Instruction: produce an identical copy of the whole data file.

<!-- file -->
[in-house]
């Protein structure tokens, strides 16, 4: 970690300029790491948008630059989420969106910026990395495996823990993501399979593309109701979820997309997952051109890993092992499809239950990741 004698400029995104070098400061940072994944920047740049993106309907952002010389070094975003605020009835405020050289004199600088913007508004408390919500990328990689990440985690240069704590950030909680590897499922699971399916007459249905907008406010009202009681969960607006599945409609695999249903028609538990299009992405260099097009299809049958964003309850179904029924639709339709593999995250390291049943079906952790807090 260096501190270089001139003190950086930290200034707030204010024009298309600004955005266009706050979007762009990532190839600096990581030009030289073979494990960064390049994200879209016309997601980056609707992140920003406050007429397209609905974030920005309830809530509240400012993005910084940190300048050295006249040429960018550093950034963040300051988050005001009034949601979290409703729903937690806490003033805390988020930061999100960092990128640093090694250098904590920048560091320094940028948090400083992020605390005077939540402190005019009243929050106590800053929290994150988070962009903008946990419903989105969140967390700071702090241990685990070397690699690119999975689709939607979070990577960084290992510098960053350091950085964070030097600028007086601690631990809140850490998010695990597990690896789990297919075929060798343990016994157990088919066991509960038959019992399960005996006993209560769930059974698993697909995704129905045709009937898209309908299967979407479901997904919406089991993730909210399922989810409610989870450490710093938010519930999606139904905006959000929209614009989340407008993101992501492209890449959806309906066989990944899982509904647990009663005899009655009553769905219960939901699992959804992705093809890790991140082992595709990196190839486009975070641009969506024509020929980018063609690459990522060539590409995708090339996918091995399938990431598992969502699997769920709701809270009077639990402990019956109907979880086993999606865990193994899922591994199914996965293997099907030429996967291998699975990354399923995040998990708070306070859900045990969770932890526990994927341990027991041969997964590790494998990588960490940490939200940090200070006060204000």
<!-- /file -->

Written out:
[in-house]
């Protein structure tokens, strides 16, 4: 970690300029790491948008630059989420969106910026990395495996823990993501399979593309109701979820997309997952051109890993092992499809239950990741 004698400029995104070098400061940072994944920047740049993106309907952002010389070094975003605020009835405020050289004199600088913007508004408390919500990328990689990440985690240069704590950030909680590897499922699971399916007459249905907008406010009202009681969960607006599945409609695999249903028609538990299009992405260099097009299809049958964003309850179904029924639709339709593999995250390291049943079906952790807090 260096501190270089001139003190950086930290200034707030204010024009298309600004955005266009706050979007762009990532190839600096990581030009030289073979494990960064390049994200879209016309997601980056609707992140920003406050007429397209609905974030920005309830809530509240400012993005910084940190300048050295006249040429960018550093950034963040300051988050005001009034949601979290409703729903937690806490003033805390988020930061999100960092990128640093090694250098904590920048560091320094940028948090400083992020605390005077939540402190005019009243929050106590800053929290994150988070962009903008946990419903989105969140967390700071702090241990685990070397690699690119999975689709939607979070990577960084290992510098960053350091950085964070030097600028007086601690631990809140850490998010695990597990690896789990297919075929060798343990016994157990088919066991509960038959019992399960005996006993209560769930059974698993697909995704129905045709009937898209309908299967979407479901997904919406089991993730909210399922989810409610989870450490710093938010519930999606139904905006959000929209614009989340407008993101992501492209890449959806309906066989990944899982509904647990009663005899009655009553769905219960939901699992959804992705093809890790991140082992595709990196190839486009975070641009969506024509020929980018063609690459990522060539590409995708090339996918091995399938990431598992969502699997769920709701809270009077639990402990019956109907979880086993999606865990193994899922591994199914996965293997099907030429996967291998699975990354399923995040998990708070306070859900045990969770932890526990994927341990027991041969997964590790494998990588960490940490939200940090200070006060204000």